"I was sort of Xed out," says Lambert, who is a vice president and financial adviser with Banc of America Investment Services Inc. "I'm the only person on the transition team with experience with ledgers, debits, credits and financial planning. I was obviously going to specifically go in and ask some financial questions. So it was kind of surprising I wasn't let in."
Lambert is one of more than a dozen people Woody has named to help him study the jail and make recommendations on improving it.
A spokesperson for outgoing Sheriff Michelle B. Mitchell could not be reached for comment by press time Dec. 30. A call to Woody also was not returned by press time.
Of the tour, Lambert says he was told that Woody had tried to "get into the business and finance department" at the jail, but was informed that the person he needed to speak with wasn't there.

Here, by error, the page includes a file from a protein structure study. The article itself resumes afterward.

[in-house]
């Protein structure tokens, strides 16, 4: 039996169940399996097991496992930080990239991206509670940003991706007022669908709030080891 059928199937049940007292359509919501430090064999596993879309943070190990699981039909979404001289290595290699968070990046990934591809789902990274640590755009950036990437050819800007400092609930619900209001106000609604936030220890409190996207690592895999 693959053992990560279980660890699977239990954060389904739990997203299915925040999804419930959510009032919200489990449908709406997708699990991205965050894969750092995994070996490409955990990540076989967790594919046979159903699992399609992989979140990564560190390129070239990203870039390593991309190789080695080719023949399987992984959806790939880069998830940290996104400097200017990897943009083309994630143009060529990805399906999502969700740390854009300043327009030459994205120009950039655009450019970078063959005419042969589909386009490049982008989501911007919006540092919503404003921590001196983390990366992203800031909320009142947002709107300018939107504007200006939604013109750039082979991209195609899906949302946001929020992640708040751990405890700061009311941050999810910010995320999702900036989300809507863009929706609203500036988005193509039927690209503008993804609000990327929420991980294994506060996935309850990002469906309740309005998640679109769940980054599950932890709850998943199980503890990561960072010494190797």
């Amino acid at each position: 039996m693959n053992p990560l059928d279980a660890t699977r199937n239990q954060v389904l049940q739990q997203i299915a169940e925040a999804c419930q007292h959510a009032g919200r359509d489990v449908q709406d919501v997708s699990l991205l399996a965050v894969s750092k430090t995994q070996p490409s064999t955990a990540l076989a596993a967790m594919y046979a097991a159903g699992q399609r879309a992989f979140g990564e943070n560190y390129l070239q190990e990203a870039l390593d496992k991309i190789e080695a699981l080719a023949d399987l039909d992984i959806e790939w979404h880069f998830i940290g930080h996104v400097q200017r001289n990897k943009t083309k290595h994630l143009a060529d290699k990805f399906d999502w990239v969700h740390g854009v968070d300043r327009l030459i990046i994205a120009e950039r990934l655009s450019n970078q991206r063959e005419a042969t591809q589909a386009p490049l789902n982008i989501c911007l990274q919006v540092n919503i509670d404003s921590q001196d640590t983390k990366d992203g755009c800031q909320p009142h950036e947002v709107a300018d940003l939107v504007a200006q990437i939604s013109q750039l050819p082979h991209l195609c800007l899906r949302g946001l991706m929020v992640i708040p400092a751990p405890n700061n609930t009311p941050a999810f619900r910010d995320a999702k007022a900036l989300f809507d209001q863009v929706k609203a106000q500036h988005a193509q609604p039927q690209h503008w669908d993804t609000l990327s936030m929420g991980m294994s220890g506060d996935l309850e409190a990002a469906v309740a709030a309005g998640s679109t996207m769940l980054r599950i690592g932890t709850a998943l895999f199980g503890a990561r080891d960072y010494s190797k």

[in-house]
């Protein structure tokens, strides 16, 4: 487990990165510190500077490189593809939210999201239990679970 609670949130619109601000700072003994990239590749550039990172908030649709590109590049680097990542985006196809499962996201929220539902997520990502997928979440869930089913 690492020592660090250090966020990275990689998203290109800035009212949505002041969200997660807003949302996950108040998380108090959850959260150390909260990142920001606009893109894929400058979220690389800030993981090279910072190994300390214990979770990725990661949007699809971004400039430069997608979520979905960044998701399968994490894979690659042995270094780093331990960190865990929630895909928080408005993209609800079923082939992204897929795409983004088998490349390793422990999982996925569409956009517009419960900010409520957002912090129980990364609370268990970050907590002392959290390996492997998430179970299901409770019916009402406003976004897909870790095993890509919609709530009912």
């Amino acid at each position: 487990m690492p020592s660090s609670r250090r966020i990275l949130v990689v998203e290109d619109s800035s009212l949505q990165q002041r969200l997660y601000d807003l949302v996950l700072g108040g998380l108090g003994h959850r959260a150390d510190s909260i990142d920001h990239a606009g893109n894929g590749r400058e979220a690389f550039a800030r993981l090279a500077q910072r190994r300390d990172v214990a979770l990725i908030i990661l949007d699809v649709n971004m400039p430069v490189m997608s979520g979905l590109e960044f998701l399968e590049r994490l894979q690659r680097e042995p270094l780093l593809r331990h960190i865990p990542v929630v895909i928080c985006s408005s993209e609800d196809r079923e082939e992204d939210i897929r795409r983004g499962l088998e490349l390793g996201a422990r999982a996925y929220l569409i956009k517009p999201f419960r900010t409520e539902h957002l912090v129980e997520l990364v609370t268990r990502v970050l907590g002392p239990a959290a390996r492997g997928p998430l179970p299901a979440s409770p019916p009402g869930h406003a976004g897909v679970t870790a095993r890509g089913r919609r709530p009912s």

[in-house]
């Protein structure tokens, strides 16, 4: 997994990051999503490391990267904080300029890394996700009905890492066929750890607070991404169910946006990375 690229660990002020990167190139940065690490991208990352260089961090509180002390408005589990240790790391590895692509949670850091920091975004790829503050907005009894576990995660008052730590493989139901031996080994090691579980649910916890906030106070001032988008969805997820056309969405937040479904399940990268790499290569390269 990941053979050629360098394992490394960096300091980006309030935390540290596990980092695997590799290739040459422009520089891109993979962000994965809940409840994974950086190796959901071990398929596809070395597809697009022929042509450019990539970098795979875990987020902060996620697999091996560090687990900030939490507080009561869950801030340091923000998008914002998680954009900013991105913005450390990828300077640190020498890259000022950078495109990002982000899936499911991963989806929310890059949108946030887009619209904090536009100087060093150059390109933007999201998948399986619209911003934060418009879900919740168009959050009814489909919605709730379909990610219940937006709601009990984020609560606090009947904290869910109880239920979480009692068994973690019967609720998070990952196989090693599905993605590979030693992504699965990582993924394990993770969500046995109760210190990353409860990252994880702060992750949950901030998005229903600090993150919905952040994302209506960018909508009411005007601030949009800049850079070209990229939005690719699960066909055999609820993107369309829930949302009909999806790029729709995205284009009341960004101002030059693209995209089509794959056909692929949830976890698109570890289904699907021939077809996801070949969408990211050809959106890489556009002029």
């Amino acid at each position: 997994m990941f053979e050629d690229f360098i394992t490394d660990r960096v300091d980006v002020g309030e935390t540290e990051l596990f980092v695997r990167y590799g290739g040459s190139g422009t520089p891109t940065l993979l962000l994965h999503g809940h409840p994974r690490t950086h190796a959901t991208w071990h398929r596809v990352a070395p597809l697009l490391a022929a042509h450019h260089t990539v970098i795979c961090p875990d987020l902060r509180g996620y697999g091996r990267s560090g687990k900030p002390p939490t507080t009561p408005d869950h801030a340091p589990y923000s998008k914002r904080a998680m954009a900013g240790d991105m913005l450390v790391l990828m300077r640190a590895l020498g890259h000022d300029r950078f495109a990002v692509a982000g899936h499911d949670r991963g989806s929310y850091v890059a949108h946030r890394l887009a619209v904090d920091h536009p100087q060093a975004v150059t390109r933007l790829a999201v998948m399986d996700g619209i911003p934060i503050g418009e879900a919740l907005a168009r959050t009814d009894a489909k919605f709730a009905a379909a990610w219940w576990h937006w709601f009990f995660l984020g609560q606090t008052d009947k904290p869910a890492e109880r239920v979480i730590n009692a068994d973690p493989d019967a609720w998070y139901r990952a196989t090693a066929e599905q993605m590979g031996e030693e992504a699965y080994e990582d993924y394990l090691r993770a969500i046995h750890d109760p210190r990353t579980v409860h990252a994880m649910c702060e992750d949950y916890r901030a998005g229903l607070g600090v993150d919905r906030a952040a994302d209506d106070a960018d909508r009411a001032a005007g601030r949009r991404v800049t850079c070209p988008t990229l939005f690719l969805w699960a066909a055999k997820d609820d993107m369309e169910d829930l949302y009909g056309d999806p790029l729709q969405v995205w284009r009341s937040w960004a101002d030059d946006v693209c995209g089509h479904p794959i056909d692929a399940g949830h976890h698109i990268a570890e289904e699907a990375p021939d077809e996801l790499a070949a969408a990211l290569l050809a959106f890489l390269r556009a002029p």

While the tour now may be old news, Lambert says the state of the jail's finances is not. Mitchell previously has said that she's asked for and received "audits and inspections" of the jail's finances, among other things, to prepare for the transition.
Lambert's efforts to look into the jail's finances are independent of efforts by the city administration, he stresses. Even so, he adds: "The bottom line is, I've been charged to go in and get some of that stuff straight."